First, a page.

28. World Health Organization. Mental Health Gap Action Program Guide. World Health Organization; 2010.Google Scholar
  29. Link BG, Struening EL, Neese-Todd S, Asmussen S, Phelan JC. Stigma as a barrier to recovery: the consequences of stigma for the self-esteem of people with mental illnesses. Psychiatr Serv. 2001;52(12):1621–6.PubMedGoogle Scholar
  30. Li J, Zhang MM, Zhao L, Li WQ, Mu JL, Zhang ZH. Evaluation of attitudes and knowledge toward mental disorders in a sample of the Chinese population using a web-based approach. BMC Psychiatry. 2018;18(1):367.PubMedPubMed CentralGoogle Scholar
  31. Yin HF, Xu GM, Yang GF, Tian HJ. Reliability and validity of the Chinese-version of the Perceived D evaluation-Discrimination Scale in community population. Chin Ment Health J. 2014;28(1):63–9 (in Chinese).Google Scholar
  32. Kassam A, Glozier N, Leese M, Henderson C, Thornicroft G. Development and responsiveness of a scale to measure clinicians’ attitudes to people with mental illness (medical student version). Acta Psychiatr Scand. 2010;122(2):153–61.PubMedGoogle Scholar
  33. Li J, Li J, Gabbidon J, Sarah C, Ma ZY, Guo YB, et al. Reliability and validity of the Chinese vision of mental illness: the clinicians’ attitudes scale among community mental health staff. J Clin Psychiatry. 2014;24(4):227–9 (in Chinese).Google Scholar
  34. Evans-Lacko S, Little K, Meltzer H, Rose D, Rhydderch D, Henderson C, et al. Development and psychometric properties of the Mental Health Knowledge Schedule. Can J Psychiatry. 2010;55(7):440–8.PubMedGoogle Scholar
  35. Thornicroft G, Tansella M. The balanced care model: the case for both hospital- and community-based mental healthcare. Br J Psychiatry. 2013;202(4):246–8.PubMedGoogle Scholar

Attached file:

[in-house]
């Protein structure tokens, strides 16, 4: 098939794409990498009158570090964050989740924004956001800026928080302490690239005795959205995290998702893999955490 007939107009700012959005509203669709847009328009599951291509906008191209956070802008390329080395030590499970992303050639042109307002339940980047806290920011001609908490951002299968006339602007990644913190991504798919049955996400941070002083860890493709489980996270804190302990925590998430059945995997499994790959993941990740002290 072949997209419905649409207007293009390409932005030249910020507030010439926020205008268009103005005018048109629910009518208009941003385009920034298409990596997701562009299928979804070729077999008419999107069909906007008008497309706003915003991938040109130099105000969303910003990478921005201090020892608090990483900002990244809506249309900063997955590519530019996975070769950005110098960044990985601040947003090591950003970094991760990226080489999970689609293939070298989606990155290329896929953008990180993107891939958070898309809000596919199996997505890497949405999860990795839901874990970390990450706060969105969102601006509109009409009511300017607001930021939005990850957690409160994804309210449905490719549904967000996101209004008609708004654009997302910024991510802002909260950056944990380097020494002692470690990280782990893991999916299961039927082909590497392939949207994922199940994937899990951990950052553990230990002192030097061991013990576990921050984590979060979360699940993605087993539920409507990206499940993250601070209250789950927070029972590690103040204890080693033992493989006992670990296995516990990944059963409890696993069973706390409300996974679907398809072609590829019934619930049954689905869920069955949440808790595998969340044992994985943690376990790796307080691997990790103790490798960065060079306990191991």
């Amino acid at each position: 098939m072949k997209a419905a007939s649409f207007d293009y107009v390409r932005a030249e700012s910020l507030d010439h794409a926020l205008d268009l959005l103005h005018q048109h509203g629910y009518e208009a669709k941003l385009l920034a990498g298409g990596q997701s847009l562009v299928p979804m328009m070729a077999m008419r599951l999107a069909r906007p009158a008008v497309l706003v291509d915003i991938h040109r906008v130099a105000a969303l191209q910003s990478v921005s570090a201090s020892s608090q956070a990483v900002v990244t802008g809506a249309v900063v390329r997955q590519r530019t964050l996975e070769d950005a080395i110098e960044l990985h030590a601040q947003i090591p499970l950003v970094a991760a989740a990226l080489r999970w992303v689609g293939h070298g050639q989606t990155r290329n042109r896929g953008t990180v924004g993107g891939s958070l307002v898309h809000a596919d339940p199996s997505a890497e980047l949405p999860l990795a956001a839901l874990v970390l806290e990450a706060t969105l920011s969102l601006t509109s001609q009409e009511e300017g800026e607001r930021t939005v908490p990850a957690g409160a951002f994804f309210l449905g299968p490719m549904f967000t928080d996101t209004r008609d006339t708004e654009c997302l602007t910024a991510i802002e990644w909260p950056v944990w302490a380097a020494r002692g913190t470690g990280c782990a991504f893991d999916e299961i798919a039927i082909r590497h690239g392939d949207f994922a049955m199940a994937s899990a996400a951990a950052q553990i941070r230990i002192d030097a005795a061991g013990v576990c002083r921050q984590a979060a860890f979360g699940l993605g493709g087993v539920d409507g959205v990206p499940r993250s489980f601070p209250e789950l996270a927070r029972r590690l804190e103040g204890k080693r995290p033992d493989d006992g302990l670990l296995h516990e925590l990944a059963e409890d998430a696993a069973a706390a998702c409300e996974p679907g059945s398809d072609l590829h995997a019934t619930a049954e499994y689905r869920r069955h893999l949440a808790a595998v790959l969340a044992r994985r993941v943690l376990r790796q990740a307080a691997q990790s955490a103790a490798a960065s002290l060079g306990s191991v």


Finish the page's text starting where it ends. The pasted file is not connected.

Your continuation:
36. Jung W, Choi E, Yu J, Park DH, Ryu SH, Ha JH. Attitudes toward the mentally ill among community health-related personnel in South Korea. Indian J Psychiatry. 2017;59(3):328–32.PubMedPubMed CentralGoogle Scholar
  37. Porsdam MS, Bradley VJ, Sahakian BJ. Human rights-based approaches to mental health: a review of programs. Health Hum Rights. 2016;18(1):263–76.Google Scholar
  38. Saxena S, Funk M, Chisholm D. World health assembly adopts comprehensive mental health action plan 2013–2020. Lancet. 2013;381(9882):1970–1.PubMedGoogle Scholar
  39. Friedrich B, Evans-Lacko S, London J, Rhydderch D, Henderson C, Thornicroft G. Anti-stigma training for medical students: the Education Not Discrimination project. Br J Psychiatry. 2013;202(s55):89–94.Google Scholar
  40. Nemec PB, Swarbrick M, Legere L. Prejudice and discrimination from mental health service providers. Psychiatr Rehabil J. 2015;38(2):203–6.PubMedGoogle Scholar
  41. Heim E, Kohrt BA, Koschorke M, Milenova M, Thronicroft G. Reducing mental health-related stigma in primary health care settings in low- and middle-income countries: a systematic review. Epidemiol Psychiatr Sci. 2018;. https://doi.org/10.1017/S2045796018000458.PubMedGoogle Scholar
  42. Thornicroft G, Mehta N, Clement S. Evidence for effective interventions to reduce mental-health-related stigma and discrimination. Lancet. 2016;387(10023):1123–32.PubMedGoogle Scholar
  43. Grover S, Avasthi A, Singh A, Dan A, Neogi R, Kaur D, et al. Stigma experienced by patients with severe mental disorders: a nationwide multicentric study from India. Psychiatry Res. 2017;257:550–8.PubMedGoogle Scholar